University Hospitals of Leicester NHS Trust in Great Britain is second only to the UK Royal College of Physicians in regards to its public reputation for expert medical advice and statistics on public health. And in a recent video released following his December speech at the 2016 World Conference of Lung Cancer (WCLC) of the International Association for the Study of Lung Cancer (IASLC) in Vienna, Austria, Dr. Sanjay Agrawal took issue with all of those diehard, anti-vaping advocates.
The UK has been enjoying a substantial decline in smoking rates in the past few years, falling to a new all-time low since 1974. Brits today only smoke about eleven cigarettes per day, according to the UK Office of National Statistics, and Dr. Agrawal attributes this substantial decrease largely to the popularity of vaping.
"For many patients, the best way to get them to stop (smoking) is to refer them to a stop smoking service. They can use tablets, patches, as well as behavioral support to stop smoking. There will be some patients though who have already had those medicines and who don’t feel confident to quit smoking that way – they’ve tried it and it didn’t work out for them. So many will want to use vaping or e-cigarettes to help quit."
Vaping vs. smoking: Use common sense, says Dr. Agrawal
American physicians are often confused as to how best to inform their smoking patients about the perceived benefits or dangers of vaping and e-cigs. In the United States, many political officials like the U.S. Surgeon General Vivek Murthy often imply that e-cigs are just as unhealthy as combustible cigarettes.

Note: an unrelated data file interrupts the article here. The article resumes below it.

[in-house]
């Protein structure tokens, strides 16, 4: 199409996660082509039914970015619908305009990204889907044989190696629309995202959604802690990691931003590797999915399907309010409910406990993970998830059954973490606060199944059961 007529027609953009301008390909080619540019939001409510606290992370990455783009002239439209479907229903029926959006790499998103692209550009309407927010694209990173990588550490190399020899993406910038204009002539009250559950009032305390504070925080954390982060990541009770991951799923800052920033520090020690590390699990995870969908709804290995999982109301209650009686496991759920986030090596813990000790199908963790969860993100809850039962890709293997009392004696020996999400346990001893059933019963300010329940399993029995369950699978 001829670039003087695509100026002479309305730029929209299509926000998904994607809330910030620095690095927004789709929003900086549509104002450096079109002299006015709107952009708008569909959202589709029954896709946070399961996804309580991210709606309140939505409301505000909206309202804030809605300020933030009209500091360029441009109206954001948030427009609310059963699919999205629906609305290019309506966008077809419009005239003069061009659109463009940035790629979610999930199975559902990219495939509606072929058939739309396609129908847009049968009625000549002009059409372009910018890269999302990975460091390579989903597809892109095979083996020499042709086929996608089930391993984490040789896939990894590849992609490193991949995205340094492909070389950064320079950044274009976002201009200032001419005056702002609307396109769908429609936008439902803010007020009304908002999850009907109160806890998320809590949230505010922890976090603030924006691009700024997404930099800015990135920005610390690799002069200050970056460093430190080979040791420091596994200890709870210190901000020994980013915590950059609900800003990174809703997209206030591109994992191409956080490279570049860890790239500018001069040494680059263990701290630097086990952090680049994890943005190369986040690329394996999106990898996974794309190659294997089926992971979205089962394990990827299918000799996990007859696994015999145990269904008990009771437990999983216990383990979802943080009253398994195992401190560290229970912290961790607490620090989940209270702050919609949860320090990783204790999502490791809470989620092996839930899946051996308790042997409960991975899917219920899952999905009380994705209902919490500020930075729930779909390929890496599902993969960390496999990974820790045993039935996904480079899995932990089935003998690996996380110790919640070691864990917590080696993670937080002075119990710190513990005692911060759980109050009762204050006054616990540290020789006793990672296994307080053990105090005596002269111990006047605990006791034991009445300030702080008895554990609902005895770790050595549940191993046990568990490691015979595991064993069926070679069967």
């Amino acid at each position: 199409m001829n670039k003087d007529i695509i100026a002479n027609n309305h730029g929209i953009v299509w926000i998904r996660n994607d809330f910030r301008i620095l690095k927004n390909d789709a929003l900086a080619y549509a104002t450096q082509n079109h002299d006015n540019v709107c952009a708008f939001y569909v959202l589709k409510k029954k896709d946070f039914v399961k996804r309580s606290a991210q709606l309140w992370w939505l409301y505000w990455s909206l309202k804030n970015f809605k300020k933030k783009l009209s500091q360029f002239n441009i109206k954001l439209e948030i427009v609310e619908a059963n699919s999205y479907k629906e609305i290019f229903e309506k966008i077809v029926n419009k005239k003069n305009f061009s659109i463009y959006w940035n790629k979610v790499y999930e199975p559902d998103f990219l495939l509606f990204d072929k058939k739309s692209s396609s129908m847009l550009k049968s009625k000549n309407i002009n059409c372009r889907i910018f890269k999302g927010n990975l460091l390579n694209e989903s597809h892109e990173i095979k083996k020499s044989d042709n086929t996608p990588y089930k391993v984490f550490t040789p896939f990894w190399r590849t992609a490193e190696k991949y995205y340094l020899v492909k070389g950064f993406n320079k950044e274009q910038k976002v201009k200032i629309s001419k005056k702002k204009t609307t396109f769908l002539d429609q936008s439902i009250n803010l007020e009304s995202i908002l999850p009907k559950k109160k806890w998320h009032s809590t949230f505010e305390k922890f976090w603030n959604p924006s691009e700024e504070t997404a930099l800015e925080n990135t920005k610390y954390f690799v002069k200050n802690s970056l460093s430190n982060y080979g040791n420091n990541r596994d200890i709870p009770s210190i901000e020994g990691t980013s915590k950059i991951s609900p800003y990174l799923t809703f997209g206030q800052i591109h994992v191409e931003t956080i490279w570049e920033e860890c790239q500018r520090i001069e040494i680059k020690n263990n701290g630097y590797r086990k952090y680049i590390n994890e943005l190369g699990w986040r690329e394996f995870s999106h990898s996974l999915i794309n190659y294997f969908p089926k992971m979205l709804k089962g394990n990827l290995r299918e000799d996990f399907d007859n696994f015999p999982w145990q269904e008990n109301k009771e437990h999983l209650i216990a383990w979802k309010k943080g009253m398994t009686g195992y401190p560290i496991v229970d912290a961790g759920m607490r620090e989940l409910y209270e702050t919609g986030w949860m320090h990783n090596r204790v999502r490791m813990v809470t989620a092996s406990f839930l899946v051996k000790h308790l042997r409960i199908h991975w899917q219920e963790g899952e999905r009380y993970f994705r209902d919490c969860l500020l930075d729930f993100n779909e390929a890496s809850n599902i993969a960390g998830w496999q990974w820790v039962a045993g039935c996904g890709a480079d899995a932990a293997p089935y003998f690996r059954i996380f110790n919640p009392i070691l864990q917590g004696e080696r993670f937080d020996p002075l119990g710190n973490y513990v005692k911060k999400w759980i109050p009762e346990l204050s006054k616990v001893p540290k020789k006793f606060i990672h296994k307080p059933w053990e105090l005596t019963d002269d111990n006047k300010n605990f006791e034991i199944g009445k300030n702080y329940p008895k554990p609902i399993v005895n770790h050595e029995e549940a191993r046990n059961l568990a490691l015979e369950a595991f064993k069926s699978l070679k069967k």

Meanwhile, many public health agencies like the UK’s Royal College of Physicians claim the exact opposite, citing scientific research that indicates vaping is 95 percent safer than smoking. Which “experts” should doctors believe? According to Dr. Sanjay Agrawal, the same problem exists in Great Britain.
"At the moment there are lots and lots of studies coming through. The Cochrane Review looked at e-cigarettes three or four years ago, and it showed (electronic cigarettes) help people in quitting, and it showed the rate of people quitting was greater for those using e-cigarettes rather than not. The short-term side effects were equivalent in placebo to nicotine e-cigarettes. They appear to be safe in the short term. I’m afraid we don’t have any long-term data because they are still a relatively new product."
Vaping technology is advancing at such an alarming rate that it is nearly impossible to conduct the high level of research required to prove once and for all that vaping is 100 percent safe. By the time the research is conducted, compiled, and released to the medical community, vaping technology will have progressed to a new, more advanced level.
In his recently released video discussing smoking vs. e-cigarettes, Agrawal suggests that medical physicians use basic, common sense. If doctors are waiting for proof-positive that vaping does not have any adverse side effects, then they may be waiting for a lifetime. And their smoking patients don’t have time to wait. More than 85 percent of all diagnoses of lung cancer have a direct link to smoking, says Agrawal.